Selenium Status Should Be Assessed
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We would like to add two important aspects to the meaningful conclusions drawn by the authors concerning the essential trace element selenium (1).
Besides a single assessment of baseline micronutrient supply, explicit attention should be paid to potentially demanding and stressful situations, such as pregnancy, chronic or acute illness, or convalescence. In particular during pregnancy, there is high risk for selenium deficits when the additional needs of the fetus are not met by adequate supply (2). Moreover, selenium deficiency constitutes an established risk factor for infections, autoimmune disease and malignancy, and poor Se status is associated with increased morbidity and mortality, as just reported in regards to COVID-19 (3).
Adequate selenium supply needs to be adapted also after pregnancy, disease and therapy, in order to cope with the particular challenging follow-up conditions. This notion is of particular relevance to those patients with proven deficits, e.g., due to vegan diet. The reported median serum selenium values of 68 µg/l (vegans) and 77 µg/l (mixed diet) are in our view critically low, because they indicate a suboptimal supply and insufficient biosynthesis of important selenoproteins, such as the glutathione peroxidases and the transport protein selenoprotein P (3,4).
Especially in those patients who live on a vegan diet during tumor therapy, supplemental selenium intake should be recommended to compensate for an existing selenium deficiency, since the clinical data indicate an improved tolerance of chemotherapy and radiotherapy under supplementation without impairment of the main biological effect (4). The same applies equally to tumor patients on a mixed diet. In our view, there is no risk of selenosis when a daily supplementation of 200 µg selenium is not exceeded and, ideally, the selenium status is monitored every three months (4).
PD Dr. med. Ralph Mücke
Strahlentherapie RheinMainNahe, Standort Bad Kreuznach
Prof. Dr. med. Oliver Micke
Klinik für Strahlentherapie und Radioonkologie, Franziskus-Hospital
Prof. Dr. med. Jens Büntzel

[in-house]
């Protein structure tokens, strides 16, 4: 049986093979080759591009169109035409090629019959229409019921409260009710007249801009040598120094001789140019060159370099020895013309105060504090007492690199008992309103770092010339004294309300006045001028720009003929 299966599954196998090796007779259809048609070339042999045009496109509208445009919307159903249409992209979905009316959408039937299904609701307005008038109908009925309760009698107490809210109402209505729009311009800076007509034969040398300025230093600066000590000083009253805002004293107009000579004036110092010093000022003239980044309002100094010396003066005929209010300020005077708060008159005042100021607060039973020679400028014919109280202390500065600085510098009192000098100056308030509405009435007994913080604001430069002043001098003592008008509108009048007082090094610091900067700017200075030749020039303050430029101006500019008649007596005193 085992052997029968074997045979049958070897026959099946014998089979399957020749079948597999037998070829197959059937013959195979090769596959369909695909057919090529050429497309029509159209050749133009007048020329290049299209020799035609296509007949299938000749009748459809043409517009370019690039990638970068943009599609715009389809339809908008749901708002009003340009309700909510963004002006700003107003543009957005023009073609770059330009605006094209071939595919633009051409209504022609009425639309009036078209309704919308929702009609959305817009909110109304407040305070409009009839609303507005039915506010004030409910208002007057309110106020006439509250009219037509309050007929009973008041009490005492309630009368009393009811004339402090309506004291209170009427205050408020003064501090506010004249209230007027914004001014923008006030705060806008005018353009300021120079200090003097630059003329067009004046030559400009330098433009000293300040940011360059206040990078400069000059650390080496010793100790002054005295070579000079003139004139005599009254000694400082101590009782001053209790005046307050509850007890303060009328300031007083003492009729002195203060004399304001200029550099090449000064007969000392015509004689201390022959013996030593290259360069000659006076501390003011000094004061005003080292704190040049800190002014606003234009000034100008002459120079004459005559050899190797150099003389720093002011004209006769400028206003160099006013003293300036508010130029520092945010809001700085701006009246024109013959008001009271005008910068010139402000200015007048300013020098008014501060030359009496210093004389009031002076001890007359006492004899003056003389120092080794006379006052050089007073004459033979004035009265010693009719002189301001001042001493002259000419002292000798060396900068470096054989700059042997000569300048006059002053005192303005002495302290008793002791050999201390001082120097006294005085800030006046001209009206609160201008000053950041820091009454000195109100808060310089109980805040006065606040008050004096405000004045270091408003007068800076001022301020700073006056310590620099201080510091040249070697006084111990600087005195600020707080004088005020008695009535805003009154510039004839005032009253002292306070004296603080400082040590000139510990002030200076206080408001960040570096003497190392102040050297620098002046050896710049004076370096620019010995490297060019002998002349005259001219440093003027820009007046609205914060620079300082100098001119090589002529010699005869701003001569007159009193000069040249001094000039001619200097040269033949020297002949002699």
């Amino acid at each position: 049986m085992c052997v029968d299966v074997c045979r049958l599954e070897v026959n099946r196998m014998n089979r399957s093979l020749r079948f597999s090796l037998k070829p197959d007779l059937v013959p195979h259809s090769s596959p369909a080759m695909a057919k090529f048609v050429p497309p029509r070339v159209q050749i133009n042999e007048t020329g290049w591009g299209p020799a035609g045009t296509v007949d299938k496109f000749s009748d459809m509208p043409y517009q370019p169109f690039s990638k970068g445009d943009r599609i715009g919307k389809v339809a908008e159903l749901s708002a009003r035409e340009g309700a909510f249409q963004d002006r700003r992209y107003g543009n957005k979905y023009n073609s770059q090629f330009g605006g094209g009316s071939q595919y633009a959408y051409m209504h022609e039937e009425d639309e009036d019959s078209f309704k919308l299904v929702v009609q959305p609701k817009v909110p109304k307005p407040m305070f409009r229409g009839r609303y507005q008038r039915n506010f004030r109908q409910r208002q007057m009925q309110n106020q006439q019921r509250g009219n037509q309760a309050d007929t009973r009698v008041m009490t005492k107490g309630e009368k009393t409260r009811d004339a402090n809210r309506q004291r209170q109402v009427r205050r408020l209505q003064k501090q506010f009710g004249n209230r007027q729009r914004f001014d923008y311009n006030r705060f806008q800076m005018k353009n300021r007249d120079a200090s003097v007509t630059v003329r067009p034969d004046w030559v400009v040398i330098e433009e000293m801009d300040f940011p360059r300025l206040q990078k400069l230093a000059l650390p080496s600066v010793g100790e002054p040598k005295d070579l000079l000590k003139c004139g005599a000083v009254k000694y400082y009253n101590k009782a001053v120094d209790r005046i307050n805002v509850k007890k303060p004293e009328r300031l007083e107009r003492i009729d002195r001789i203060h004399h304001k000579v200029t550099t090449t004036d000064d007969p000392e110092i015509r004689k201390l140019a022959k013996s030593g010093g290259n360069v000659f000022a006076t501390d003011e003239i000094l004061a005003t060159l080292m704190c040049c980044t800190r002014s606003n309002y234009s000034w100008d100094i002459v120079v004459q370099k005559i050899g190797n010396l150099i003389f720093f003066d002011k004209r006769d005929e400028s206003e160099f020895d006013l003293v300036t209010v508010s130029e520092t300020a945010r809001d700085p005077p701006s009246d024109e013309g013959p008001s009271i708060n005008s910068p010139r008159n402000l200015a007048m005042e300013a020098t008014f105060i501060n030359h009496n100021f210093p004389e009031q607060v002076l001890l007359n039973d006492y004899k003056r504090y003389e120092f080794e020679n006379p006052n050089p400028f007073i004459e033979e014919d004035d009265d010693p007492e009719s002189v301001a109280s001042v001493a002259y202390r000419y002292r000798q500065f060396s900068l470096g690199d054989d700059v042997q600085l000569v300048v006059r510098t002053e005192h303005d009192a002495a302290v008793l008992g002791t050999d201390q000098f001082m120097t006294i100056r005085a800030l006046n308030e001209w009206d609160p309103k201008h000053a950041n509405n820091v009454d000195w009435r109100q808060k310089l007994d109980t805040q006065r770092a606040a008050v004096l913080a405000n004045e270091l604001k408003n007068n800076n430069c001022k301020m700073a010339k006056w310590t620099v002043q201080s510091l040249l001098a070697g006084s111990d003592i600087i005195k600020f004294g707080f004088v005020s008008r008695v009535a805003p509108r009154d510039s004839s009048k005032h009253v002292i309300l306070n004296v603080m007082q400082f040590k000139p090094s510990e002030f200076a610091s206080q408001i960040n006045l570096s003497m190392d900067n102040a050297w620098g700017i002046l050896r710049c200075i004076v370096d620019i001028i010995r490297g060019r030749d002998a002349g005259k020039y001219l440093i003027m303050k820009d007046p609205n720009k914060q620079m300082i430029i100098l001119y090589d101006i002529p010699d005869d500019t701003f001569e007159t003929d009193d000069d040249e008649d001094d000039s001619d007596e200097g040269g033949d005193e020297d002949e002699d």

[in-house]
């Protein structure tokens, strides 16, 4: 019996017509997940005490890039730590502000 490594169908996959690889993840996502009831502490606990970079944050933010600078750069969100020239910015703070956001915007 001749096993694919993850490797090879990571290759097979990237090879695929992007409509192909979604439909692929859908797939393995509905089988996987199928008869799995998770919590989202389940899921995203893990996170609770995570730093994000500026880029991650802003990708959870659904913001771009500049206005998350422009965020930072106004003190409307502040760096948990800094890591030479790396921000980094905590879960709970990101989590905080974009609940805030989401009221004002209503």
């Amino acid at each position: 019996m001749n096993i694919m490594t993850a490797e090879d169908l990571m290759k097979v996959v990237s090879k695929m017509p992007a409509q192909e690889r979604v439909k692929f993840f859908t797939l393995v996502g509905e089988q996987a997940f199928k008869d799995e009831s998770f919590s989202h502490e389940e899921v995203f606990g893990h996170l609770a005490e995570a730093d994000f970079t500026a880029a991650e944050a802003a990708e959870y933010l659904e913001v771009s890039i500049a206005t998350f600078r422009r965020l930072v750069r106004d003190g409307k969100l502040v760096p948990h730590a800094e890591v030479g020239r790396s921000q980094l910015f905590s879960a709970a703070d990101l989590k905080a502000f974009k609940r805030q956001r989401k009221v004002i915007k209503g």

Klinik für HNO-Heilkunde, Südharzklinikum Nordhausen
Prof. Dr. med. Irenäus Anton Adamietz
Klinik für Strahlentherapie und Radioonkologie, Ruhr-Universität Bochum
Prof. Dr. rer. nat. Lutz Schomburg
Institut für Experimentelle Endokrinologie, Charité – Universitätsmedizin Berlin, Arbeitskreis „Spurenelemente und Elektrolyte in der Onkologie“
Conflict of interest statement
PD Dr Mücke received travel expenses and lecture honoraria from biosyn Arzneimittel GmbH.
Prof. Micke received lecture honoraria from biosyn.
Prof. Schomburg holds shares in selenomed GmbH Berlin and has personal links to the company.
The remaining authors declare that no conflict of interest exists.
The authors of the article have declined the opportunity to respond.
|1.||Weikert C, Trefflich I, Menzel J, et al.: Vitamin and mineral status in a vegan diet. Dtsch Arztebl Int 2020; 117: 575–82 VOLLTEXT|
|2.||Ambroziak U, Hybsier S, Shahnazaryan U, et al.: Severe selenium deficits in pregnant women irrespective of autoimmune thyroid disease in an area with marginal selenium intake. J Trace Elem Med Biol 2017; 44: 186–91 CrossRef|
|3.||Moghaddam A, Heller RA, Sun Q, et al.: Selenium deficiency is associated with mortality risk from COVID-19. Nutrients 2020; 12: 2098 CrossRef|
|4.||Mücke R, Micke O, Schomburg L, Büntzel J, Kisters K, Adamietz IA; and on behalf of AKTE: Selenium in radiation oncology–15 years of experiences in Germany. Nutrients 2018; 10: 483 CrossRef|